• short of breath, especially when they are active;
  • very tired;
  • a tightness or pain in their chest or abdomen;
  • and light headed.
CTEPH can also lead to right-heart failure, which can cause:
  • swelling
  • bloating
  • nausea

Who Should Be Referred to a CTEPH Clinic?

Anybody with shortness of breath and an abnormal ventilation-perfusion scan (V/Q scan) should be referred to a CTEPH clinic.

A V/Q scan is a medical test that looks at how air and blood move through your lungs. This test can be done in any hospital. The result of this test is often the first step to finding out if you have CTEPH. 

What Can Increase the Chances of Having CTEPH?

  • Large blood clots (pulmonary emboli) or repeated pulmonary emboli in your pulmonary arteries;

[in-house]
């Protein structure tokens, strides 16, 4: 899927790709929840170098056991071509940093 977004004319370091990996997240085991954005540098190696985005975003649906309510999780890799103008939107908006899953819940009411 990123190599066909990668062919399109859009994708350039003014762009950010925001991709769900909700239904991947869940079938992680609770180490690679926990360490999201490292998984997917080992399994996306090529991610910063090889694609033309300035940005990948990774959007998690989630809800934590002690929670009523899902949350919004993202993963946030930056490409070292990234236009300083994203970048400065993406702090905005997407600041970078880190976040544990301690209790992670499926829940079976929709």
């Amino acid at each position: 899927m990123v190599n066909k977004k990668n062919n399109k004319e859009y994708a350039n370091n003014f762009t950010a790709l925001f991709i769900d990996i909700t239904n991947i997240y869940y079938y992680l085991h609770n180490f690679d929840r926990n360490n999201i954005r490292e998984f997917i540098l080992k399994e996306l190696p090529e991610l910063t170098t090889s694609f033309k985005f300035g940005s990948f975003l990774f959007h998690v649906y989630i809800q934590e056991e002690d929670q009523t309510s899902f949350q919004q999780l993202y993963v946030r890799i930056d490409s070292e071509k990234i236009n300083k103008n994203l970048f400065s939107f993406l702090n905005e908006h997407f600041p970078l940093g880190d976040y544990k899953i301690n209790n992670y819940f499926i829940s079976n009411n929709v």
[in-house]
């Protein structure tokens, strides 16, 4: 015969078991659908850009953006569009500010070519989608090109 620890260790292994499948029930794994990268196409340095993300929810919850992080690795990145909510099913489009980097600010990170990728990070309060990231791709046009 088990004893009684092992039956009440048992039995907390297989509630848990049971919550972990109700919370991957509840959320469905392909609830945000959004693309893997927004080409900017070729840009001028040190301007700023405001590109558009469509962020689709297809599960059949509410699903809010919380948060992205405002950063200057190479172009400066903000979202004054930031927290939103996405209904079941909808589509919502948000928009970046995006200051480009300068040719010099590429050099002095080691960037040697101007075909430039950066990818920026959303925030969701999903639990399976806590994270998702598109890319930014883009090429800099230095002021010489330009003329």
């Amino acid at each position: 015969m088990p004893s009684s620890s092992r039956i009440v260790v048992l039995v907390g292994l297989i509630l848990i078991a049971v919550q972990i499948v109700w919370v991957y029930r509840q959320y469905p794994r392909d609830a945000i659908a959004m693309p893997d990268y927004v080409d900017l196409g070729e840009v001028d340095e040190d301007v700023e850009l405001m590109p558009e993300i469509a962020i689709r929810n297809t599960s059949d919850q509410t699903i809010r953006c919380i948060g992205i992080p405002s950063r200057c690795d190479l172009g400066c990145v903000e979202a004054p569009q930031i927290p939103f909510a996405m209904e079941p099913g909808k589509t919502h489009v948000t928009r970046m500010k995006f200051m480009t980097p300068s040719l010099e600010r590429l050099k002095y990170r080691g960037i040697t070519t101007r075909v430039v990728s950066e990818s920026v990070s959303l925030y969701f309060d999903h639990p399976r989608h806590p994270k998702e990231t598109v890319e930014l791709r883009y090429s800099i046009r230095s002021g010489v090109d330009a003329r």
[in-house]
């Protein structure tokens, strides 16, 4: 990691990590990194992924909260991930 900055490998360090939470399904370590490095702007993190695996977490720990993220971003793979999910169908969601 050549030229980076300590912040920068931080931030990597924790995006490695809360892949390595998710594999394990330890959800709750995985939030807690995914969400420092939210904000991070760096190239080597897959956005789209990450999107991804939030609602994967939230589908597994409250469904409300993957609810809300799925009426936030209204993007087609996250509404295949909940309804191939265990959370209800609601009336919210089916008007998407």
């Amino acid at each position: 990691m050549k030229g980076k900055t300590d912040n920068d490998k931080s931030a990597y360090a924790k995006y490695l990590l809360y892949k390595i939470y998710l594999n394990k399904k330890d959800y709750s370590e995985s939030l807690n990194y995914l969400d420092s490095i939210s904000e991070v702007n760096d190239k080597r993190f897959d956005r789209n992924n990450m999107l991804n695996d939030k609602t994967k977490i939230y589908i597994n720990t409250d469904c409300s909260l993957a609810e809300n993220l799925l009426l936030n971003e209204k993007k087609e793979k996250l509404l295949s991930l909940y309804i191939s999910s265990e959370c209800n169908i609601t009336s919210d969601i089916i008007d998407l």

• Presence of pulmonary emboli with no other risk factors (also called idiopathic pulmonary emboli);
  • Surgery to remove your spleen;
  • and health problems that cause inflammation, such as osteomyelitis (bone inflammation) or inflammatory bowel disease.

Additional Questions About CTEPH?

For help and support with any questions related to CTEPH, you can search for the nearest CTEPH speciality clinic near you by visiting our national directory of PH Centres.

How is CTEPH Treated?

CTEPH is the only type of pulmonary hypertension that may be curable. Pulmonary thromboendarterectomy (PEA) is the treatment of choice for CTEPH. The PEA surgery leads to major clinical improvements due to improved hemodynamic parameters and oxygenation, and reduction in dead space ventilation. The surgery can be also curative in the large number of patients with resolution of the pulmonary hypertension. Majority of the patients experience significant functional recovery and are able to return to their baseline physical activity level without supplemental oxygen use.